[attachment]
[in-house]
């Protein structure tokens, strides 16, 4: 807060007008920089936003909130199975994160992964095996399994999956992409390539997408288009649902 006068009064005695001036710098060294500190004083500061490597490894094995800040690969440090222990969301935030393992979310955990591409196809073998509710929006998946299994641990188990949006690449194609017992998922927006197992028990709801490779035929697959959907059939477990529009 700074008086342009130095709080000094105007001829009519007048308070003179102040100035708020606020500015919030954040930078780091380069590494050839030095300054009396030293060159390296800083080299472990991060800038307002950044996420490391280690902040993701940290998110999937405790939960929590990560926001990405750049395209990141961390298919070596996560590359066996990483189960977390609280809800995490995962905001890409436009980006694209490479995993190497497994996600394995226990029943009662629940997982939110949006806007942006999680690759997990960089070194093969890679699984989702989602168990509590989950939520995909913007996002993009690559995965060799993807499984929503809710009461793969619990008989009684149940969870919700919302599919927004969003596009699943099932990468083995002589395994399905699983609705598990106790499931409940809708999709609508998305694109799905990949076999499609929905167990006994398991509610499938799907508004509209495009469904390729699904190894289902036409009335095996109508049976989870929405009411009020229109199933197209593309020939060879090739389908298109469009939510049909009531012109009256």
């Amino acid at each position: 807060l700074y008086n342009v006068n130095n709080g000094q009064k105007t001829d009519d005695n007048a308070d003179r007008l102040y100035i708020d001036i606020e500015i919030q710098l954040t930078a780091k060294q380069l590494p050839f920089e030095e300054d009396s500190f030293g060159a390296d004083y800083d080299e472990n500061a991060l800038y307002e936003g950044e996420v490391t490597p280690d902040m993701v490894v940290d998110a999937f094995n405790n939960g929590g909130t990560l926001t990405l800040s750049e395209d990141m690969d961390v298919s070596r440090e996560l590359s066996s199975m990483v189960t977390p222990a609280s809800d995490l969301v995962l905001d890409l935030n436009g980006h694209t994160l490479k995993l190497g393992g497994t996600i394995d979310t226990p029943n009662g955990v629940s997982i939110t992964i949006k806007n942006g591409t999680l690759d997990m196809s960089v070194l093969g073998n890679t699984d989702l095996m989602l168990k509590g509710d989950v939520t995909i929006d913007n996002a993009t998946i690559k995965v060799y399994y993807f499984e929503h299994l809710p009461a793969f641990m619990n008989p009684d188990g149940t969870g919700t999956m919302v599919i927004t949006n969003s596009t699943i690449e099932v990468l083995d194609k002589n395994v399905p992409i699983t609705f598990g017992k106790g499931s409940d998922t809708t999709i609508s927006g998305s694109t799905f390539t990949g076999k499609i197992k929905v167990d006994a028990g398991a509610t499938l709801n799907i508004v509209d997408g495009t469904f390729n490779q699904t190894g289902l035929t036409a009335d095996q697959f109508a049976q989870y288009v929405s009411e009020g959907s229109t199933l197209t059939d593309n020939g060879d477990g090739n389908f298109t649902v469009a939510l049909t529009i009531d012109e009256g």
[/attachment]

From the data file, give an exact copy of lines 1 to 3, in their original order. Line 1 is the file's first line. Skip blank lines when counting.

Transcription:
[in-house]
């Protein structure tokens, strides 16, 4: 807060007008920089936003909130199975994160992964095996399994999956992409390539997408288009649902 006068009064005695001036710098060294500190004083500061490597490894094995800040690969440090222990969301935030393992979310955990591409196809073998509710929006998946299994641990188990949006690449194609017992998922927006197992028990709801490779035929697959959907059939477990529009 700074008086342009130095709080000094105007001829009519007048308070003179102040100035708020606020500015919030954040930078780091380069590494050839030095300054009396030293060159390296800083080299472990991060800038307002950044996420490391280690902040993701940290998110999937405790939960929590990560926001990405750049395209990141961390298919070596996560590359066996990483189960977390609280809800995490995962905001890409436009980006694209490479995993190497497994996600394995226990029943009662629940997982939110949006806007942006999680690759997990960089070194093969890679699984989702989602168990509590989950939520995909913007996002993009690559995965060799993807499984929503809710009461793969619990008989009684149940969870919700919302599919927004969003596009699943099932990468083995002589395994399905699983609705598990106790499931409940809708999709609508998305694109799905990949076999499609929905167990006994398991509610499938799907508004509209495009469904390729699904190894289902036409009335095996109508049976989870929405009411009020229109199933197209593309020939060879090739389908298109469009939510049909009531012109009256």
């Amino acid at each position: 807060l700074y008086n342009v006068n130095n709080g000094q009064k105007t001829d009519d005695n007048a308070d003179r007008l102040y100035i708020d001036i606020e500015i919030q710098l954040t930078a780091k060294q380069l590494p050839f920089e030095e300054d009396s500190f030293g060159a390296d004083y800083d080299e472990n500061a991060l800038y307002e936003g950044e996420v490391t490597p280690d902040m993701v490894v940290d998110a999937f094995n405790n939960g929590g909130t990560l926001t990405l800040s750049e395209d990141m690969d961390v298919s070596r440090e996560l590359s066996s199975m990483v189960t977390p222990a609280s809800d995490l969301v995962l905001d890409l935030n436009g980006h694209t994160l490479k995993l190497g393992g497994t996600i394995d979310t226990p029943n009662g955990v629940s997982i939110t992964i949006k806007n942006g591409t999680l690759d997990m196809s960089v070194l093969g073998n890679t699984d989702l095996m989602l168990k509590g509710d989950v939520t995909i929006d913007n996002a993009t998946i690559k995965v060799y399994y993807f499984e929503h299994l809710p009461a793969f641990m619990n008989p009684d188990g149940t969870g919700t999956m919302v599919i927004t949006n969003s596009t699943i690449e099932v990468l083995d194609k002589n395994v399905p992409i699983t609705f598990g017992k106790g499931s409940d998922t809708t999709i609508s927006g998305s694109t799905f390539t990949g076999k499609i197992k929905v167990d006994a028990g398991a509610t499938l709801n799907i508004v509209d997408g495009t469904f390729n490779q699904t190894g289902l035929t036409a009335d095996q697959f109508a049976q989870y288009v929405s009411e009020g959907s229109t199933l197209t059939d593309n020939g060879d477990g090739n389908f298109t649902v469009a939510l049909t529009i009531d012109e009256g």